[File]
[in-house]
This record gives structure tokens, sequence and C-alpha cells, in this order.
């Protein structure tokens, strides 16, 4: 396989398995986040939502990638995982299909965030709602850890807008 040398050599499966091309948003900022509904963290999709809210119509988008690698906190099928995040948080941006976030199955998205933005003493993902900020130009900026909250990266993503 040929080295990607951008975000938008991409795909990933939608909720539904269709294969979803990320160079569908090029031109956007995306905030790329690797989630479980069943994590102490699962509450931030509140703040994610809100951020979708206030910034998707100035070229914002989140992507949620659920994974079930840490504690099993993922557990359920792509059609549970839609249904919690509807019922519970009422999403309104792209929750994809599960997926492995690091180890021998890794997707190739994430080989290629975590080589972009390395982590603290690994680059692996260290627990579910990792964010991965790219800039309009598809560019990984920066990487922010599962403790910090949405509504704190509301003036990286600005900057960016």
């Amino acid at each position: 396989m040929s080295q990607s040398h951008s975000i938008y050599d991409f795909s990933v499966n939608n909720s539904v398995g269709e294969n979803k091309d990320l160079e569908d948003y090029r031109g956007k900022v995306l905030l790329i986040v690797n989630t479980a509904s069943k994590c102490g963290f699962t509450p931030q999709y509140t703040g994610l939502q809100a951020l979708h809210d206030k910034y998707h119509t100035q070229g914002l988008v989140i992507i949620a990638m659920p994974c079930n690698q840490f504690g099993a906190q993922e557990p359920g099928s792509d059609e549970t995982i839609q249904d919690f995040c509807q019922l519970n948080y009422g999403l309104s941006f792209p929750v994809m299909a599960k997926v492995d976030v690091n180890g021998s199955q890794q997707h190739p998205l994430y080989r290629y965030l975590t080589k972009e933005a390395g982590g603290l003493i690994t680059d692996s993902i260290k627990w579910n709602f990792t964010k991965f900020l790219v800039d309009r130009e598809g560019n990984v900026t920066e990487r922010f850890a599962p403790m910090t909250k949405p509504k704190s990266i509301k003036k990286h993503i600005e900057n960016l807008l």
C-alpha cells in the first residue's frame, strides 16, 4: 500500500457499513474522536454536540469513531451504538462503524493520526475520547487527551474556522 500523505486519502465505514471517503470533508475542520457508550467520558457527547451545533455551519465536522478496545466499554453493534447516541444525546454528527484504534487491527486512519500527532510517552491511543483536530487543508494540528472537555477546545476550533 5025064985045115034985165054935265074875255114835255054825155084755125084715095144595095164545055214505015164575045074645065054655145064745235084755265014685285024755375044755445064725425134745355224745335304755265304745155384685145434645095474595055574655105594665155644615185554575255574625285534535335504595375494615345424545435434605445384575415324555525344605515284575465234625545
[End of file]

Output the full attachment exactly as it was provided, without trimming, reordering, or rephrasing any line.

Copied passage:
[in-house]
This record gives structure tokens, sequence and C-alpha cells, in this order.
């Protein structure tokens, strides 16, 4: 396989398995986040939502990638995982299909965030709602850890807008 040398050599499966091309948003900022509904963290999709809210119509988008690698906190099928995040948080941006976030199955998205933005003493993902900020130009900026909250990266993503 040929080295990607951008975000938008991409795909990933939608909720539904269709294969979803990320160079569908090029031109956007995306905030790329690797989630479980069943994590102490699962509450931030509140703040994610809100951020979708206030910034998707100035070229914002989140992507949620659920994974079930840490504690099993993922557990359920792509059609549970839609249904919690509807019922519970009422999403309104792209929750994809599960997926492995690091180890021998890794997707190739994430080989290629975590080589972009390395982590603290690994680059692996260290627990579910990792964010991965790219800039309009598809560019990984920066990487922010599962403790910090949405509504704190509301003036990286600005900057960016």
């Amino acid at each position: 396989m040929s080295q990607s040398h951008s975000i938008y050599d991409f795909s990933v499966n939608n909720s539904v398995g269709e294969n979803k091309d990320l160079e569908d948003y090029r031109g956007k900022v995306l905030l790329i986040v690797n989630t479980a509904s069943k994590c102490g963290f699962t509450p931030q999709y509140t703040g994610l939502q809100a951020l979708h809210d206030k910034y998707h119509t100035q070229g914002l988008v989140i992507i949620a990638m659920p994974c079930n690698q840490f504690g099993a906190q993922e557990p359920g099928s792509d059609e549970t995982i839609q249904d919690f995040c509807q019922l519970n948080y009422g999403l309104s941006f792209p929750v994809m299909a599960k997926v492995d976030v690091n180890g021998s199955q890794q997707h190739p998205l994430y080989r290629y965030l975590t080589k972009e933005a390395g982590g603290l003493i690994t680059d692996s993902i260290k627990w579910n709602f990792t964010k991965f900020l790219v800039d309009r130009e598809g560019n990984v900026t920066e990487r922010f850890a599962p403790m910090t909250k949405p509504k704190s990266i509301k003036k990286h993503i600005e900057n960016l807008l």
C-alpha cells in the first residue's frame, strides 16, 4: 500500500457499513474522536454536540469513531451504538462503524493520526475520547487527551474556522 500523505486519502465505514471517503470533508475542520457508550467520558457527547451545533455551519465536522478496545466499554453493534447516541444525546454528527484504534487491527486512519500527532510517552491511543483536530487543508494540528472537555477546545476550533 5025064985045115034985165054935265074875255114835255054825155084755125084715095144595095164545055214505015164575045074645065054655145064745235084755265014685285024755375044755445064725425134745355224745335304755265304745155384685145434645095474595055574655105594665155644615185554575255574625285534535335504595375494615345424545435434605445384575415324555525344605515284575465234625545